3. Click Add Item. A popup screen opens.
    4. Click Save. The properties window closes and the visual policy editor is displayed.
  7. Configure a branch in the access policy for an Outlook Anywhere client that has authenticated using NTLM.
    1. Click the [+] sign on the successful branch after the NTLM Auth Result Check action. An Add Item window opens.
    2. From the General Purpose list, select SSO Credential Mapping agent, and click Add Item. The Variable Assign: SSO Credential Mapping screen opens.
    3. Click Save. The properties window closes and the visual policy editor is displayed.
    4. On the fallback branch after the SSO Credential Mapping action, click the Deny ending. A pop-up window opens.
    5. Select Allow and click Save. You have completed a branch in the access policy for an Outlook Anywhere client that, having previously authenticated with NTLM, has SSO (Kerberos KCD) access on the back end.
  8. Configure a branch in the access policy for an Outlook Anywhere client that uses HTTP Basic authentication.
    1. Click the [+] sign on the fallback branch after the NTLM Auth Result Check action. An Add Item window opens.
    2. From the General Purpose list, select Logon Page, and click Add Item. A properties screen pops us.
    3. Make any changes that you require to logon page properties and click Save. The Access Policy window displays.
    4. On the Successful branch after the Logon Page action, add an authentication action.
    5. On the Successful branch after the authentication action, add an SSO Credential Mapping action.
    6. On the fallback branch after SSO Credential Mapping, change the ending from Deny to Allow.
    You have completed a branch in the access policy to authenticate an Outlook Anywhere client that uses HTTP Basic authentication and provides SSO (Kerberos KCD) access for the client on the back end.
  9. Optional: On the fallback branch after the MS Exchange Client action, configure a branch for a client that is not an Outlook Anywhere client. In the figure, access is denied on this branch. You could add Logon Page, authentication, and SSO Credential Mapping actions or other actions here.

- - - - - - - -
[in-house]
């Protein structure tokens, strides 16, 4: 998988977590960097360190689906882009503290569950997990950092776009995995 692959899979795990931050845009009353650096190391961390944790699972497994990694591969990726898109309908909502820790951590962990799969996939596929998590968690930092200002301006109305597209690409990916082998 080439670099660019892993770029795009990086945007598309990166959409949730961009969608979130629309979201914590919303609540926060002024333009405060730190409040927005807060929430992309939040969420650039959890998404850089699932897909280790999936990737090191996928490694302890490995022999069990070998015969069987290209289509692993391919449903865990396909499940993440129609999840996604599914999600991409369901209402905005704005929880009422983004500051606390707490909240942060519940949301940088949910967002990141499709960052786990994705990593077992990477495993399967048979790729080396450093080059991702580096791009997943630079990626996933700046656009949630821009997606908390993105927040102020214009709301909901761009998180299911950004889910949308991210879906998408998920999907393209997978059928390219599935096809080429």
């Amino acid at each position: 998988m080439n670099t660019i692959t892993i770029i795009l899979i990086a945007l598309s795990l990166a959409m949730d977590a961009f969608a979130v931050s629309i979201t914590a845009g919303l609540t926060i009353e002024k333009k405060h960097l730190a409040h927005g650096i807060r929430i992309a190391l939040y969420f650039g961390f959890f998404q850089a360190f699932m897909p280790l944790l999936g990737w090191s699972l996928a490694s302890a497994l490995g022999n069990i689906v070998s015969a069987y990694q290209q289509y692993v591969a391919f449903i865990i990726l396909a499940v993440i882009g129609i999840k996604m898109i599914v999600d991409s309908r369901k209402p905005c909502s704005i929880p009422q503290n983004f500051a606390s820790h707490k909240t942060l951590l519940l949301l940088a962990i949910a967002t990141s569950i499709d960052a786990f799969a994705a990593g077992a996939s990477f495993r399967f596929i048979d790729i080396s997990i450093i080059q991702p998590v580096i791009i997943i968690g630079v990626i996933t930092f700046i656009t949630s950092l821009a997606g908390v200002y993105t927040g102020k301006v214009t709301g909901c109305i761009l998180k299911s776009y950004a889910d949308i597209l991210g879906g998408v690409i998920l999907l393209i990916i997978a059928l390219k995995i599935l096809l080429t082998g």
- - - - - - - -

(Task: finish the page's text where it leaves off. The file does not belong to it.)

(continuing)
10. Click the Apply Access Policy link to apply and activate your changes to the access policy.
You have created an access policy that checks whether the client is an Outlook Anywhere client and whether such a client has authenticated using NTLM. If so, the policy provides SSO (Kerberos KCD) access on the backend server.
When NTLM authentication has passed, perform SSO Credential Mapping;                     otherwise, present a Logon Page and perform authentication. Example access policy with actions based on whether NTLM authentication occurred

Adding the default ECA profile to a virtual server

Before you can add an ECA profile, you must create a host virtual server.
You need to add the default ECA profile to a virtual server to support Outlook Anywhere clients that authenticate using NTLM.
Note: The only supported way to add an ECA profile to a virtual server is from the command line using the Traffic Management Shell (tmsh).
  1. Log on to the command line of the BIG-IPsystem. At the command line prompt, type: tmsh. This starts tmsh in interactive shell mode and displays the prompt: (tmos)#.
  2. Type this command: modify ltm virtual virtual-server-name profiles add { eca } Replace virtual-server with the virtual server name. This adds the default ECA profile to the virtual server.

Completing virtual server configuration for NTLM authentication

Before you configure this virtual server, create a pool of Outlook Anywhere servers.
You add an iRule, access profile, and Outlook Anywhere server pool to the virtual server to complete the configuration required to support Microsoft Exchange clients logging on from the edge of the network using NTLM or HTTP Basic authentication.
  1. On the Main tab, click Local Traffic > Virtual Servers. The Virtual Server List screen opens.
  2. Click the name of a virtual server that is associated with a default ECA profile. The properties screen opens.
  3. In the Access Policy area, from the Access Profile list, select the access profile.
  4. Click Update. The access policy is now associated with the virtual server.
  5. On the menu bar, click Resources. The Resources screen opens.
  6. In the Load Balancing area, from the Default Pool list, select a pool. Select a pool of Outlook Anywhere servers.
  7. Click Update.
  8. Above the iRules® area, click Manage. The Resource Management screen opens.
  9. From the Available list, select the iRule: _sys_APM_ExchangeSupport_NtlmAuth system.
  10. Click Finished.
The virtual server is associated with an iRule that determines whether to enforce NTLM or HTTP Basic authentication, an access policy that checks whether NTLM authentication occurred, and a pool of Outlook Anywhere servers.

Maintaining a machine account

In some networks, administrators run scripts to find and delete outdated machine accounts on the domain controllers. To keep the machine account up-to-date, you can renew the password periodically.
  1. On the Main tab, click Access Policy > Access Profiles > NTLM > Machine Account. The Machine Account screen opens.
  2. Click the name of a machine account. The properties screen opens and displays the date and time of the last update to the machine account password.
  3. Click the Renew Machine Password button. The screen refreshes and displays the updated date and time.
This changes the machine account last modified time.